President Obama weighed in today on the shooting of three Muslim students in North Carolina, saying the FBI opened an investigation yesterday into the crime.
Craig Hicks, 46, turned himself into police after Deah Shaddy Barakat, Barakat’s wife, Yusor Abu-Salha, and her sister, Razan Abu-Salha, were killed on Tuesday. Police in Chapel Hill said initial evidence points to a parking dispute.
Family have said the three youths were shot in the head execution-style inside their apartment. A friend said Hicks previously showed up at the apartment, holding a gun, because he thought they were playing the board game Risk too loud.
Neighbors have called him an “equal opportunity” bully, noting he was unfriendly to everyone and regularly complained while openly carrying a gun. He was also an avowed atheist, liking left-wing personalities on his Facebook page and posting against religion in general. His ex-wife said he loved the movie Falling Down, where Michael Douglas’ character goes on a shooting spree.
His current wife said Tuesday that the killings “had nothing do with religion or the victims’ faith,” then announced Wednesday she’s divorcing him.
“In addition to the ongoing investigation by local authorities, the FBI is taking steps to determine whether federal laws were violated,” Obama said in a statement issued by the White House. “No one in the United States of America should ever be targeted because of who they are, what they look like, or how they worship.”
“Michelle and I offer our condolences to the victims’ loved ones. As we saw with the overwhelming presence at the funeral of these young Americans, we are all one American family. Whenever anyone is taken from us before their time, we remember how they lived their lives – and the words of one of the victims should inspire the way we live ours,” Obama added.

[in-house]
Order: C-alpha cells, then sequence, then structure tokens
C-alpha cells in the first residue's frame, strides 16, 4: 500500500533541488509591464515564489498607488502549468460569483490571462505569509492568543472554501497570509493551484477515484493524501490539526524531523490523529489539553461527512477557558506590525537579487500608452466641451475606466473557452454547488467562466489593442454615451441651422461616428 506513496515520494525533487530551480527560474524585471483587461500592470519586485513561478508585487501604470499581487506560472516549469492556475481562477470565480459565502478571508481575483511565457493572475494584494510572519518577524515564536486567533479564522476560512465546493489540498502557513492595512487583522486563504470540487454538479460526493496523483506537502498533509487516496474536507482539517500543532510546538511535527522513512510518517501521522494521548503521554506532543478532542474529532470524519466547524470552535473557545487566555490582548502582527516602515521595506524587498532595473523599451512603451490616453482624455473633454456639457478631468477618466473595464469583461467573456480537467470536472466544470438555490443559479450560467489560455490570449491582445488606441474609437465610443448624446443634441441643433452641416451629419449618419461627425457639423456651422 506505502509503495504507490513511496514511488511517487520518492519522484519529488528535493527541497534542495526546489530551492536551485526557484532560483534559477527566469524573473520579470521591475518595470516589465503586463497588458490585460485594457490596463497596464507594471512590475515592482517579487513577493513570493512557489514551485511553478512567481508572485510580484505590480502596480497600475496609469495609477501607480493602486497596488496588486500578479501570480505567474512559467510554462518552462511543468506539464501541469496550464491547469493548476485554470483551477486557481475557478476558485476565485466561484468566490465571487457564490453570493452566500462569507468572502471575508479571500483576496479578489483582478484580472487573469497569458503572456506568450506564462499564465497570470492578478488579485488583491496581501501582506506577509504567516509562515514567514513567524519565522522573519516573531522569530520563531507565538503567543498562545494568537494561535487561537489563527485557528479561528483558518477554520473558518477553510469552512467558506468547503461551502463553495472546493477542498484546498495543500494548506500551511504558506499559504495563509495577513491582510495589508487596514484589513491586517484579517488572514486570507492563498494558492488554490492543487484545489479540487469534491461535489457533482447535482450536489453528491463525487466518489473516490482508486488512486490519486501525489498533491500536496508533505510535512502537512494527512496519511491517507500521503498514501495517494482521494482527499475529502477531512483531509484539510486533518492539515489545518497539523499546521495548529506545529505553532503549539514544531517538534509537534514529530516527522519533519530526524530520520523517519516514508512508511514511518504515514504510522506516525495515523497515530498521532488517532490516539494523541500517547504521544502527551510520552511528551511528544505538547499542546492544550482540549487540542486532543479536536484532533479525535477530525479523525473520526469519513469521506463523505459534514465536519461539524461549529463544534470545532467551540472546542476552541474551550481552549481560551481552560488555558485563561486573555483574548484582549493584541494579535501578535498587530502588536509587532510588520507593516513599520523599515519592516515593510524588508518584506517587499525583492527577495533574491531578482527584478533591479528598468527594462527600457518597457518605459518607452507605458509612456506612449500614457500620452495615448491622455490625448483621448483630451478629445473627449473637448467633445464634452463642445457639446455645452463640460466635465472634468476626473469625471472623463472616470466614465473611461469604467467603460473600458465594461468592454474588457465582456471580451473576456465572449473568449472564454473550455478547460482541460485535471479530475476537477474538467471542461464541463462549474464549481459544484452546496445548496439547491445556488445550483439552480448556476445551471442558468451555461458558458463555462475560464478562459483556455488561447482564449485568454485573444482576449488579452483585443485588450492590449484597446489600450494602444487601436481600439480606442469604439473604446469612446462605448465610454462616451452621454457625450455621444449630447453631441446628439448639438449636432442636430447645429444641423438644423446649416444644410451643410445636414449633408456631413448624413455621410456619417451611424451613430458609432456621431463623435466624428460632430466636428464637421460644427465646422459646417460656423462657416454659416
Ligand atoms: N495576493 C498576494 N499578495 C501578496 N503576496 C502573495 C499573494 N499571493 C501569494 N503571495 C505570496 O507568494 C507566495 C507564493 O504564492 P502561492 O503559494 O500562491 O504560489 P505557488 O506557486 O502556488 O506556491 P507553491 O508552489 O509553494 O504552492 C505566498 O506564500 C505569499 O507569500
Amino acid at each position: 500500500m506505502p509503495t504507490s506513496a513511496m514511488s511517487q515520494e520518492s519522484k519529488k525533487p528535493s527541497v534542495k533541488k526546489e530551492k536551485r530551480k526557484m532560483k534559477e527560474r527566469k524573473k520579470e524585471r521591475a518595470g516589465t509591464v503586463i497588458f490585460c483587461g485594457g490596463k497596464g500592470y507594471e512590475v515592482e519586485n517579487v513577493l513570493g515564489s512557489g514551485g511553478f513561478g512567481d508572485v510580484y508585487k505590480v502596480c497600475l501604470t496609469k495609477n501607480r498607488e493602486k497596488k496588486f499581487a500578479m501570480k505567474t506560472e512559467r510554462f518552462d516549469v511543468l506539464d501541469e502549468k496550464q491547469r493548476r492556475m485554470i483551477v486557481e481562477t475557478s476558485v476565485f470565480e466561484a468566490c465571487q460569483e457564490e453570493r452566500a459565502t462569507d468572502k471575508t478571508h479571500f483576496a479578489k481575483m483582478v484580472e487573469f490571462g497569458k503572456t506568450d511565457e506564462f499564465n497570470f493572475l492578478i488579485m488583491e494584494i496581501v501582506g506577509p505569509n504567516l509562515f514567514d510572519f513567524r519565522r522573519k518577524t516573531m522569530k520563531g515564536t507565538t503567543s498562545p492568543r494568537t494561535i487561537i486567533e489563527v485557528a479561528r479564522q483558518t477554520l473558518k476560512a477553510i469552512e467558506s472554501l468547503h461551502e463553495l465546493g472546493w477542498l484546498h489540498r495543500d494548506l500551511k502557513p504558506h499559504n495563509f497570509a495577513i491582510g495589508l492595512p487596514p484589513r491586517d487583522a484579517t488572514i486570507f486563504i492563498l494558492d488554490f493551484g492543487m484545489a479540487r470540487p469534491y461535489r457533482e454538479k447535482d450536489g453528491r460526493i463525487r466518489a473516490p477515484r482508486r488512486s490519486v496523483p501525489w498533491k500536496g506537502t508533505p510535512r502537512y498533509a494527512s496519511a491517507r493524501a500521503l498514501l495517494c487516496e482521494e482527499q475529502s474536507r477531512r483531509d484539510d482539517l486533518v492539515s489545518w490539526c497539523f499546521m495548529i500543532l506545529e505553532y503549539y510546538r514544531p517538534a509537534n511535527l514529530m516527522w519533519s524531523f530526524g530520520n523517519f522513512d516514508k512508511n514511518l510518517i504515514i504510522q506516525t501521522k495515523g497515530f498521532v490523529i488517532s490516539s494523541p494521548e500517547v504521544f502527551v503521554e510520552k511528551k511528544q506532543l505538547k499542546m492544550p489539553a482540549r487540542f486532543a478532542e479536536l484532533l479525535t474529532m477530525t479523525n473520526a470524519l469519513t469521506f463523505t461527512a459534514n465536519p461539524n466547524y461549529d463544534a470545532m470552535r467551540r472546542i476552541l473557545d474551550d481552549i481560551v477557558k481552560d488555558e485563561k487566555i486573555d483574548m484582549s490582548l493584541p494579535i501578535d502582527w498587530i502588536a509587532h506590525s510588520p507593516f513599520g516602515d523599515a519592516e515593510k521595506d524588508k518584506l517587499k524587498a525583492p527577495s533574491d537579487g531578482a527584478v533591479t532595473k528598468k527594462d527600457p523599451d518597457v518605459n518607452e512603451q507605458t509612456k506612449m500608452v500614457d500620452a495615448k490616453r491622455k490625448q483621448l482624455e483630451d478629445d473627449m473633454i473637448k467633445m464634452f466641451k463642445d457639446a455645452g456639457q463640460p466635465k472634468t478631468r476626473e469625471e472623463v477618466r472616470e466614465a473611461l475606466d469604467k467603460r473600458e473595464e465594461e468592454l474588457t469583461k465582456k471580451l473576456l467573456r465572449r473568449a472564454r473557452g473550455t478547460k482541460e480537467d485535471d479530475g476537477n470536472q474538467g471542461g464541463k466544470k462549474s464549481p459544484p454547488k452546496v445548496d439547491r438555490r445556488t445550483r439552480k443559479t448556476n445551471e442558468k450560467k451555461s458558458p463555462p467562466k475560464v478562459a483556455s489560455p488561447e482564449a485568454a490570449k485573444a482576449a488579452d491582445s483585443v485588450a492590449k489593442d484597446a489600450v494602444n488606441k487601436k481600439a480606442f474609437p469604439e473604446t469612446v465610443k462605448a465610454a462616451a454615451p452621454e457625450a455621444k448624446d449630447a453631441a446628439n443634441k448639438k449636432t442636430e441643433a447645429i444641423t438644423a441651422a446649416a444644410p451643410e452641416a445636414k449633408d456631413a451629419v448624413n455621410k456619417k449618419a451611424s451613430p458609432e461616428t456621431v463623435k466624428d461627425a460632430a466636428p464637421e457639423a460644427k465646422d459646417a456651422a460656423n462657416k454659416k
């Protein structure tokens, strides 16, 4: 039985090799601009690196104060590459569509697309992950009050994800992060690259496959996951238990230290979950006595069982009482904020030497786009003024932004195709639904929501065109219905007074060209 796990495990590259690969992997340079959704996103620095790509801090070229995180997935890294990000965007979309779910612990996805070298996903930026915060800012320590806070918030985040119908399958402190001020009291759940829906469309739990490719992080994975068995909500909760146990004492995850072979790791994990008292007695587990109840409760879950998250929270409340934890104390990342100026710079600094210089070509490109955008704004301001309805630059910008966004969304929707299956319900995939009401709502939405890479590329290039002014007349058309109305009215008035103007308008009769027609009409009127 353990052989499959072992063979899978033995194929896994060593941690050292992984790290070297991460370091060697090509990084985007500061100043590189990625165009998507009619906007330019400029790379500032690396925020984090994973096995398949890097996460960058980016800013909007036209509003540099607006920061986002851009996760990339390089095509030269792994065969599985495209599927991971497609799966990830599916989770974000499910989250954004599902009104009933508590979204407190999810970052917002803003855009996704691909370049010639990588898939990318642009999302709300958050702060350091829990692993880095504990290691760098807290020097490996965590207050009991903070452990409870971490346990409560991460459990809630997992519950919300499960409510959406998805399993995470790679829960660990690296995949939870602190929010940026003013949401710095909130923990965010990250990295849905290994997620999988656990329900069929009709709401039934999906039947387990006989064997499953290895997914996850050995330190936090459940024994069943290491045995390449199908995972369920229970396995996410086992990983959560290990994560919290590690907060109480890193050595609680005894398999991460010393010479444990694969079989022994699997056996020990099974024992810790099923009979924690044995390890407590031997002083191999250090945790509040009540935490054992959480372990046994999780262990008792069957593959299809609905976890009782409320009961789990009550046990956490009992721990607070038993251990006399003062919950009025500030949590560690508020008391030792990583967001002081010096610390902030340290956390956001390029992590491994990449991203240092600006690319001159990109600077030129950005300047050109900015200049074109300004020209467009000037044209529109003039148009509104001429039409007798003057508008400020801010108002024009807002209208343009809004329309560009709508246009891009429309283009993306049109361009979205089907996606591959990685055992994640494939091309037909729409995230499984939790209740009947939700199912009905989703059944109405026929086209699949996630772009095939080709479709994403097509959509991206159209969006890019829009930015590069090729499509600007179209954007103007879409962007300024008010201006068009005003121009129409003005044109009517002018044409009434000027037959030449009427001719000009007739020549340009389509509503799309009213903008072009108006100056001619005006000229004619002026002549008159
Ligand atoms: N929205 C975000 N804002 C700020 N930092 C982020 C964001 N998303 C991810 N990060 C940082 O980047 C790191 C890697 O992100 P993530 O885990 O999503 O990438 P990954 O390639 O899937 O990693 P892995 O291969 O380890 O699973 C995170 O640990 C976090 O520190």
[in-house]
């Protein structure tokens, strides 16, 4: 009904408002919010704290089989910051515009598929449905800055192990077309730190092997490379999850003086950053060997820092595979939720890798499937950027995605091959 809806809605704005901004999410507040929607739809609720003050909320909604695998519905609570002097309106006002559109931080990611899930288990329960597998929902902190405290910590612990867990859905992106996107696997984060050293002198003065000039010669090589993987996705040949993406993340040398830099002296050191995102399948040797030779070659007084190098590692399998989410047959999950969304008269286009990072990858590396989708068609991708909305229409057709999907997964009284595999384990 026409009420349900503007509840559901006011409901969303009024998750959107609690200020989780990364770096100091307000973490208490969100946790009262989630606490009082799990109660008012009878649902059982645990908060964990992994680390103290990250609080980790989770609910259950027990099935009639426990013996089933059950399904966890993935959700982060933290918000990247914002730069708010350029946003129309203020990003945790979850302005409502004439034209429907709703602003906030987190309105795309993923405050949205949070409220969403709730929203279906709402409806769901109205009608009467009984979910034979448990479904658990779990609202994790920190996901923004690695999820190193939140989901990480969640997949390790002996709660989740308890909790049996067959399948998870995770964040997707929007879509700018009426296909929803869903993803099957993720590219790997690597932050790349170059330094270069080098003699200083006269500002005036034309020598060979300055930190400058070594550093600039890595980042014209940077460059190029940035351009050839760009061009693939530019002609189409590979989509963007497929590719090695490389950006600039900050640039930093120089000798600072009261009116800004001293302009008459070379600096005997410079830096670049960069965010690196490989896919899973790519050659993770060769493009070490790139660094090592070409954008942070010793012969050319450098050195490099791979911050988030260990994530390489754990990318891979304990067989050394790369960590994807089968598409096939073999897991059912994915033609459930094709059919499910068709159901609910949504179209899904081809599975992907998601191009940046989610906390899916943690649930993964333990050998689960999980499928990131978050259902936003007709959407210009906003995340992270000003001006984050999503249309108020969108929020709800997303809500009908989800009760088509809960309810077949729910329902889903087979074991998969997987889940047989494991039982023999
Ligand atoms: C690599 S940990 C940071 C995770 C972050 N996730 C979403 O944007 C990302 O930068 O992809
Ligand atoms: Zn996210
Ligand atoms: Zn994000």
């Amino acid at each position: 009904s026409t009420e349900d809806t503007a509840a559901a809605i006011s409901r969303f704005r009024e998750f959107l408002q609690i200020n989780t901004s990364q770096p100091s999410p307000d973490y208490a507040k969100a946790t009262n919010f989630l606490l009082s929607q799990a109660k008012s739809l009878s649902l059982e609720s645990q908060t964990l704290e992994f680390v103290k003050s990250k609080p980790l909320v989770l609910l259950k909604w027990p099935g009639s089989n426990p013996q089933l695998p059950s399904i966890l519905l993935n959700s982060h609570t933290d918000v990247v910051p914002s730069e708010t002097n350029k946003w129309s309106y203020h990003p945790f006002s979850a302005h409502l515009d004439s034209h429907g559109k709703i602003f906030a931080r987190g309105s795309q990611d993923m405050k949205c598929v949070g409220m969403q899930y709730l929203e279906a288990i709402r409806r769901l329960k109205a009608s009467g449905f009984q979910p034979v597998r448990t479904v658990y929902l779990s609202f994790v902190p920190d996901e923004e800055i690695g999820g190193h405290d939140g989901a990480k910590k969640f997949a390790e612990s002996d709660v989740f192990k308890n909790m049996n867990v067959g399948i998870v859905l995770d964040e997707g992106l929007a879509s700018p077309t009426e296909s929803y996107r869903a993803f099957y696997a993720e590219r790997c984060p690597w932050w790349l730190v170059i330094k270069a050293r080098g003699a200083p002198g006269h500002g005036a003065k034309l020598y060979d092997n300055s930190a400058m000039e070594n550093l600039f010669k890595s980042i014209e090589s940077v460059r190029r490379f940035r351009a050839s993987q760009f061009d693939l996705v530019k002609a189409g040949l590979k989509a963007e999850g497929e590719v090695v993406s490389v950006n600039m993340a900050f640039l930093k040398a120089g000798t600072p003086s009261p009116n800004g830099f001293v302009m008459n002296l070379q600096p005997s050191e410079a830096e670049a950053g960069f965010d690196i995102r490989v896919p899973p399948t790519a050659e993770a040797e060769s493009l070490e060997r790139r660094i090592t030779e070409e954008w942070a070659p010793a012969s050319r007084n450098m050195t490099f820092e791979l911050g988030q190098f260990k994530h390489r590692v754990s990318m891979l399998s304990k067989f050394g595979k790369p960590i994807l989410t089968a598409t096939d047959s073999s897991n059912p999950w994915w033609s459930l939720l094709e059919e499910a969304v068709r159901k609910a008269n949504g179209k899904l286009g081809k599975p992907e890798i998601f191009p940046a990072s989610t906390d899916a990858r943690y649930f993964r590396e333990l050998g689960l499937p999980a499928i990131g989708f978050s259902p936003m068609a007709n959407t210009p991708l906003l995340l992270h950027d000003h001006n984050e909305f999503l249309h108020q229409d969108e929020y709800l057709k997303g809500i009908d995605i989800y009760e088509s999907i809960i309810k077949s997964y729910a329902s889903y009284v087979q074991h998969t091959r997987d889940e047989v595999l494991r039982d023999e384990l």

He then quoted Yusor, who was going to dentistry school: “Growing up in America has been such a blessing. It doesn’t matter where you come from. There’s so many different people from so many different places, of different backgrounds and religions – but here, we’re all one.”
Rep. Keith Ellison (D-Minn.), one of two Muslim members of Congress, said yesterday that there seem to be “enough facts” to investigate federal hate-crime violations.
“There certainly are some facts to indicate that this may — their religion may have been a factor. So, I think that it’s very important that we pursue this and get to the bottom of it. I am confident based on my review of the facts that the parking answer is certainly not the whole story,” Ellison told CNN.
The congressman said he came to that conclusion based on “newspaper articles I’ve read and also people I’ve talked to in North Carolina, who have told me that there was some history between the people, that there may have been comments about — there may have been some comments referring to, you know, religious clothing or clothing associated with certain religious practices.”
“What I want to say is that it’s prudent for us not to jump to a conclusion, but it’s also prudent for us to keep all options open, including the possibility that it was a bias motivated crime,” Ellison added. “I just think that — I don’t want anybody to jump to any conclusions. I want us to keep our minds open and follow the facts where they lead us.”